Championing Black Cultural Experiences
August Wilson African American Cultural Center champions artists and programs that reflect universal issues of identity illuminated in the works of the 20th century’s greatest American dramatist and which still resonate today.
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The August Wilson African American Cultural Center, one of the largest cultural organizations in the country focused exclusively on the African American experience and the arts of the African diaspora, will create The Writer’s Landscape, the first-ever exhibition dedicated to the life and works of Pulitzer Prize-winning playwright August Wilson.
August Wilson: The Writer's Landscape and all galleries will be closed August 6, 2022 and September 16, 2022.
A collaboration of Li Harris and Alisha B Wormsley, A Way to AFRAM is about imagineering various technologies and applied sciences to continue the ancestral practice of creating safe places for Black people to exist abundantly on this planet and beyond.
Select Works on Paper is a series of Pittsburgh-based artist works on paper exploring identity, history, iconography and cultural narratives through screen prints, collage assemblage and paintings. Featuring Tara Fay Coleman, Robert Hodge, Dail Chambers, D.S. Kinsel, Bekezela Mguni, and Quaishawn Whitlock.
Red, Black, and Green is a collection of contemporary Pro-Black propaganda, imagined in the colors of and in tribute to the Pan-African flag. Just as the Pan African Flag was created as an emblem of unity and pride for all people of African descent, this exhibition seeks to promote the same principles using materials and references that are staples in Black Culture. Featuring photographic portraiture, yarn tapestry, and beading, Crowe seeks to reinvigorate the themes of unity, reflection, and self-affirmation, all of which were a part of her upbringing.
The title of this exhibition, The Architect and The Oracle, were extracted from the featured above images, titled The Male, The Architect, The Protector; The Universe and The Female, The Oracle, The Nurturer; The One, The Source Within. Therefore, they are also referred to as The Male and Female. Male and Female are divided into four parts; each has an outer and inner circle. The external circular forms represent the potentiality of masculine and feminine energy within the black male and female. Simultaneously, the inner circles represent our connection and reliance on ourselves, each other, and the universe.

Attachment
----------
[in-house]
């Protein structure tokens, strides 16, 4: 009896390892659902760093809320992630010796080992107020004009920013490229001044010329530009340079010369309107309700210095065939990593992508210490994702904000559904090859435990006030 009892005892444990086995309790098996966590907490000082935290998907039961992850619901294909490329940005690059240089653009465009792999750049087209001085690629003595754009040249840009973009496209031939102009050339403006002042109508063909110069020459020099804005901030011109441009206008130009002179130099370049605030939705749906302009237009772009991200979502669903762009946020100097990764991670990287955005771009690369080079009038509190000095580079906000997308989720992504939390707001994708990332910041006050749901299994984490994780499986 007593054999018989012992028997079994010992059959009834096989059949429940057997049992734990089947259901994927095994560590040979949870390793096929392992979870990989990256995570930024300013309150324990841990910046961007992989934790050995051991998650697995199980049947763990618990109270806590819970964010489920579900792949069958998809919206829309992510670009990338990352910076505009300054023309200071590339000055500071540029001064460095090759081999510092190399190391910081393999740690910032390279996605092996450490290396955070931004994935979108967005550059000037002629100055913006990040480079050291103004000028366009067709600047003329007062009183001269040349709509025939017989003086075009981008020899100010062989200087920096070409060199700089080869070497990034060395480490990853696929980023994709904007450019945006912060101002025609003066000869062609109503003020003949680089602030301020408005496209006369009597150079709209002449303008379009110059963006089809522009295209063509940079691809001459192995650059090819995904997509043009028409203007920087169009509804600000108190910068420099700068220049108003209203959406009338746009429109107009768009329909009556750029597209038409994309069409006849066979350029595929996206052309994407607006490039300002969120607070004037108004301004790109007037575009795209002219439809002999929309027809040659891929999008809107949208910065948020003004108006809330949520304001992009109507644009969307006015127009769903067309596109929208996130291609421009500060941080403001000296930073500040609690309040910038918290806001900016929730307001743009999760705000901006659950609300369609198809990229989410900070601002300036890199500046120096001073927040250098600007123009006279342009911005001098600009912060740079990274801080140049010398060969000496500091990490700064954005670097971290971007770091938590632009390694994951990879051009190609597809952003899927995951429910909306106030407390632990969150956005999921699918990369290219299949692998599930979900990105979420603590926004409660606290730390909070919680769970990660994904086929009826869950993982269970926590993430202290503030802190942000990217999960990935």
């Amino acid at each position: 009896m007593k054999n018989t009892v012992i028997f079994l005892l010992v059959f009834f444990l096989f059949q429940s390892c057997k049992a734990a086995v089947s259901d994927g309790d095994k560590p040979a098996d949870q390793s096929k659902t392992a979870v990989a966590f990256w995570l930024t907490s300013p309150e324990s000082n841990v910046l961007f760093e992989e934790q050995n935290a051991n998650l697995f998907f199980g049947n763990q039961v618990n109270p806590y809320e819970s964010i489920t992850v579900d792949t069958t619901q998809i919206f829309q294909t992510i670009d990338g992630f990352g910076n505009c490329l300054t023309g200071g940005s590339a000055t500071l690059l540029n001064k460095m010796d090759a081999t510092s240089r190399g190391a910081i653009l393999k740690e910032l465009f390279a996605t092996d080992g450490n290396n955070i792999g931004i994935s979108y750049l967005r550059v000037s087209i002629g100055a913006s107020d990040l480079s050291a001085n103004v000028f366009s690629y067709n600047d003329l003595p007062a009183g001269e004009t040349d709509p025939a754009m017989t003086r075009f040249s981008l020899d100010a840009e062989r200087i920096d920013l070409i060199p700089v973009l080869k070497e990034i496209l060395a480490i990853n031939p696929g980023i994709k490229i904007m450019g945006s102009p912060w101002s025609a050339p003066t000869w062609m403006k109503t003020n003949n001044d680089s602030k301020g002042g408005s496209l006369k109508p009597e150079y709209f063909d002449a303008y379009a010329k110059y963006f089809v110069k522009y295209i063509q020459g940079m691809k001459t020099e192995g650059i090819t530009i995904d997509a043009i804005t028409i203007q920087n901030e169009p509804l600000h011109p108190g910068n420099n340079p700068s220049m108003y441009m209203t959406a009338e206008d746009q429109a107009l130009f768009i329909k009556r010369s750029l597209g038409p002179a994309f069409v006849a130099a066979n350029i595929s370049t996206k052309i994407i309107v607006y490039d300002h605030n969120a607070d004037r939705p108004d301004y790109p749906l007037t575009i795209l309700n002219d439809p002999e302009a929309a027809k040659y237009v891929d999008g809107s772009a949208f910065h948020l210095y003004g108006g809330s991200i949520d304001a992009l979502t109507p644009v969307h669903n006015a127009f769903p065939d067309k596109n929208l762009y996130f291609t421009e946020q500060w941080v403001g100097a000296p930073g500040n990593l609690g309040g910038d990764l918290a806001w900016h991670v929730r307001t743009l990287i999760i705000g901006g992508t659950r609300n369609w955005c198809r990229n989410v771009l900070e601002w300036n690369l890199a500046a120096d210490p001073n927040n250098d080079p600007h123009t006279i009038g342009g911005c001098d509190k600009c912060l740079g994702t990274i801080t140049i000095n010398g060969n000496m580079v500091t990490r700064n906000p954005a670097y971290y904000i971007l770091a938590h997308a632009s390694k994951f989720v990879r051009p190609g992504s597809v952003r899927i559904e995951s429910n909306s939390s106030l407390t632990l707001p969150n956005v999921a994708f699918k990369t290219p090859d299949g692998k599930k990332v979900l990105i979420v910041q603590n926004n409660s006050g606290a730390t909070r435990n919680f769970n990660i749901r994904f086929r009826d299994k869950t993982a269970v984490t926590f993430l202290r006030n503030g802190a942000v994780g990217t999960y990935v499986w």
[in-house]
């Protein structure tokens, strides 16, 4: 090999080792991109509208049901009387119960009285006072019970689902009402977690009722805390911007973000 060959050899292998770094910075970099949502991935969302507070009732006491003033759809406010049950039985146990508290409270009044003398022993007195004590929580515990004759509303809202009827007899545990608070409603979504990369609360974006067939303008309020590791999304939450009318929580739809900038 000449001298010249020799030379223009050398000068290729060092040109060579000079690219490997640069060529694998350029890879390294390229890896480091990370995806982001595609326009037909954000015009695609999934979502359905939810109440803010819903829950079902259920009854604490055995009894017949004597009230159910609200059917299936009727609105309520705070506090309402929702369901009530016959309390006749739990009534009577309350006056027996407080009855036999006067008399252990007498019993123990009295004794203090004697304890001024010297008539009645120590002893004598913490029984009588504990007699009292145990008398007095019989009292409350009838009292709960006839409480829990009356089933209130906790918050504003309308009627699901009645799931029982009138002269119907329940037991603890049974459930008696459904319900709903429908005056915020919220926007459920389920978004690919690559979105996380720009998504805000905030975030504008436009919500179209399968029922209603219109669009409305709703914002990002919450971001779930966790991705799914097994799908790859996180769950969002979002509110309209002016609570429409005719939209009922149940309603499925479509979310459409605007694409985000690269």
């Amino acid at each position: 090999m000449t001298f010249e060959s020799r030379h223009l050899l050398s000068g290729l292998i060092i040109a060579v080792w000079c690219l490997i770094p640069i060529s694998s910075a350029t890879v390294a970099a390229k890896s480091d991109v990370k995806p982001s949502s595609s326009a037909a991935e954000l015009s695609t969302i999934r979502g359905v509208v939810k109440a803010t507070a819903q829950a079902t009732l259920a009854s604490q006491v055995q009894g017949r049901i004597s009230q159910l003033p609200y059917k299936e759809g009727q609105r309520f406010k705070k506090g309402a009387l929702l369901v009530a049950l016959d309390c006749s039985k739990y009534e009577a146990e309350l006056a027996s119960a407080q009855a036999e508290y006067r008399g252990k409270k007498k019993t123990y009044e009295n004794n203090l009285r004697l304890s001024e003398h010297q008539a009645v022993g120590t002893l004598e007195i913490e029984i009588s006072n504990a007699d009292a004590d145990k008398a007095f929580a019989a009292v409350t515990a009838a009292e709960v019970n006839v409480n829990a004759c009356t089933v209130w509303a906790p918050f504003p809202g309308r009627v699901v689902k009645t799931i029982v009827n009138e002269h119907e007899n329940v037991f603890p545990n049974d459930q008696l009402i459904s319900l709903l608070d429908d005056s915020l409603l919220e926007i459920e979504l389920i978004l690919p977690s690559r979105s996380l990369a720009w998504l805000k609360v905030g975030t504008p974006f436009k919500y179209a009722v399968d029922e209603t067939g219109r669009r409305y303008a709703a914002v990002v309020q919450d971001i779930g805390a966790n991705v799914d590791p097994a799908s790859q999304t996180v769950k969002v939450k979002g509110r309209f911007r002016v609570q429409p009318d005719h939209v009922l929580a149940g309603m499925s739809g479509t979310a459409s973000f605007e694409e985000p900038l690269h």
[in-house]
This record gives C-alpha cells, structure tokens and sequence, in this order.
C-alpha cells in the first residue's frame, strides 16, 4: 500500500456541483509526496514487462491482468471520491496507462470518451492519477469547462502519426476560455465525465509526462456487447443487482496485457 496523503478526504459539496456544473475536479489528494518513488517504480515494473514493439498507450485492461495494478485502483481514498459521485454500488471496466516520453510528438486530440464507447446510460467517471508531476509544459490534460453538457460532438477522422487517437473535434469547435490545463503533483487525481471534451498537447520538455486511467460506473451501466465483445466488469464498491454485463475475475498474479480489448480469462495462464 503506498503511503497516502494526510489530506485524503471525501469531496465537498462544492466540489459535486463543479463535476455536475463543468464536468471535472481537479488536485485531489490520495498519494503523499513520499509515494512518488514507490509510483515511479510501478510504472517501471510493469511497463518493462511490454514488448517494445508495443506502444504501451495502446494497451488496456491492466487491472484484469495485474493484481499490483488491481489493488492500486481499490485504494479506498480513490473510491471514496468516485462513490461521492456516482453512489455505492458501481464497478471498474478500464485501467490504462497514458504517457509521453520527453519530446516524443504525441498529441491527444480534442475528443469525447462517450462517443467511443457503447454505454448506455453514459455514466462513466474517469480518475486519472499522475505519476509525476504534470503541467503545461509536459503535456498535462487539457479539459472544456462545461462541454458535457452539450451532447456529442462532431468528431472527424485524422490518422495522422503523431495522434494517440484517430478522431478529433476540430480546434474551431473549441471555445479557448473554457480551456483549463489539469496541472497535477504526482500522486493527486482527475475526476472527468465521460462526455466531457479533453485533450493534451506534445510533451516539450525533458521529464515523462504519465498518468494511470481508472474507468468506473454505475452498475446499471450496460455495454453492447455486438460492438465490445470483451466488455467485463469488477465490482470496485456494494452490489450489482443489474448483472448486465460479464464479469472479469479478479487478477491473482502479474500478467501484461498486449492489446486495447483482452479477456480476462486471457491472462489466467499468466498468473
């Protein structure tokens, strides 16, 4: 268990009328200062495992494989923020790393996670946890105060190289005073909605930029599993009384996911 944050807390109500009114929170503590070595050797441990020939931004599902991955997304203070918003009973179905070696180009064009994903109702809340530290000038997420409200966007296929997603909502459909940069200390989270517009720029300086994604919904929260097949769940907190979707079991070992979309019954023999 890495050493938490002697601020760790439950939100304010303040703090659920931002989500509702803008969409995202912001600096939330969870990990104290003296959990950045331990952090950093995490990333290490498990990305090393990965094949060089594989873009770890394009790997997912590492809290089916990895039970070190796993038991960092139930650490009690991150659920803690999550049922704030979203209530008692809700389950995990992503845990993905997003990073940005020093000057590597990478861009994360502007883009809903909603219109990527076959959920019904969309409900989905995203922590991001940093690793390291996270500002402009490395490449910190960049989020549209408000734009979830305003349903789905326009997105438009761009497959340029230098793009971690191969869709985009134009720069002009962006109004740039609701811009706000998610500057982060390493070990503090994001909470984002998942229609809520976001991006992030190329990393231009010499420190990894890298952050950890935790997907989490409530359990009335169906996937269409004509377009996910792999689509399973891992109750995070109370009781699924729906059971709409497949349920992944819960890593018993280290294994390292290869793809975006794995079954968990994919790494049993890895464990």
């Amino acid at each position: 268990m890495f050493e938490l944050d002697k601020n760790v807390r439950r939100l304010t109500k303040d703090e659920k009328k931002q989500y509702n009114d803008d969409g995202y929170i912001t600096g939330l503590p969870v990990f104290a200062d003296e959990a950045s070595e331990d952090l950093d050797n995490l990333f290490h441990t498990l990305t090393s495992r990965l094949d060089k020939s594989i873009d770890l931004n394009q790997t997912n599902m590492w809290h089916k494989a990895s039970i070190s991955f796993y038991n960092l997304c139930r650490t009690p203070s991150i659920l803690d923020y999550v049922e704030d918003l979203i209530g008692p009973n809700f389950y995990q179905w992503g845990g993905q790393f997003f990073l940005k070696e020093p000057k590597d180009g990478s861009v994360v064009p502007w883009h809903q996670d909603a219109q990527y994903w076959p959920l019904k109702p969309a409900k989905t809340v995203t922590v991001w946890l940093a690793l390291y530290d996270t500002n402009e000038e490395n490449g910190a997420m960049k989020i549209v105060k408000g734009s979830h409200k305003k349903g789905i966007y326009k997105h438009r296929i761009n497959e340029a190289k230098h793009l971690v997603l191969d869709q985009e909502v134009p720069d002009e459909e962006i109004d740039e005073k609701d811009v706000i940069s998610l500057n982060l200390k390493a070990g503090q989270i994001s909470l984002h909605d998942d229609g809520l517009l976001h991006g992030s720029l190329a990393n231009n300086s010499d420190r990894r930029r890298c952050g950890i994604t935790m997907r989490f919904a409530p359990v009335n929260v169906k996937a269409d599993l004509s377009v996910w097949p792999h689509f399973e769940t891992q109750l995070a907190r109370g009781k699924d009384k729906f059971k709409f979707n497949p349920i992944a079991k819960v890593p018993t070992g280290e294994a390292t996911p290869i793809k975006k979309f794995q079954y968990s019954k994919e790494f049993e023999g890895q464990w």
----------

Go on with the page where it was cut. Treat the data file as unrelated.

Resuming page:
Like our namesake, we believe in the beauty of connecting with all people. Wilson often said he didn’t write for Black or white audiences, but rather about the black experience in America.
We believe that creativity is boundless. From gypsy cab drivers to Blues divas, Wilson’s work tenders no apologies and evokes love sonnets of black struggle and triumph, offering clarion tributes to the ancestors gone before, living in eternal memory.
Envisioning the Future
For over a decade, the non-profit August Wilson African American Cultural Center has embraced Wilson’s magnificent legacy. We believe by celebrating black culture and fostering the exchange of ideas, we can transform how people think about the world.
News & StoriesVisit Blog
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August Wilson African American Cultural Center Launches First Work in New Residency Program: Missy Mazzoli’s Song From the Uproar: the Lives and Deaths of Isabelle Eberhardt
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Lineup includes Average White Band, Buster Williams, Orrin Evans Trio, Aymée Nuviola with Gonzalo Rubalcaba and more April 26, 2022 – Pittsburgh, PA –The August Wilson African American Cultural Center…
August Wilson, America’s Shakespeare, is having a “moment,” to use the words of Constanza Romero-Wilson, the playwright’s widow and chief curator of “August Wilson: The Writer’s Landscape,” a new exhibition at the August…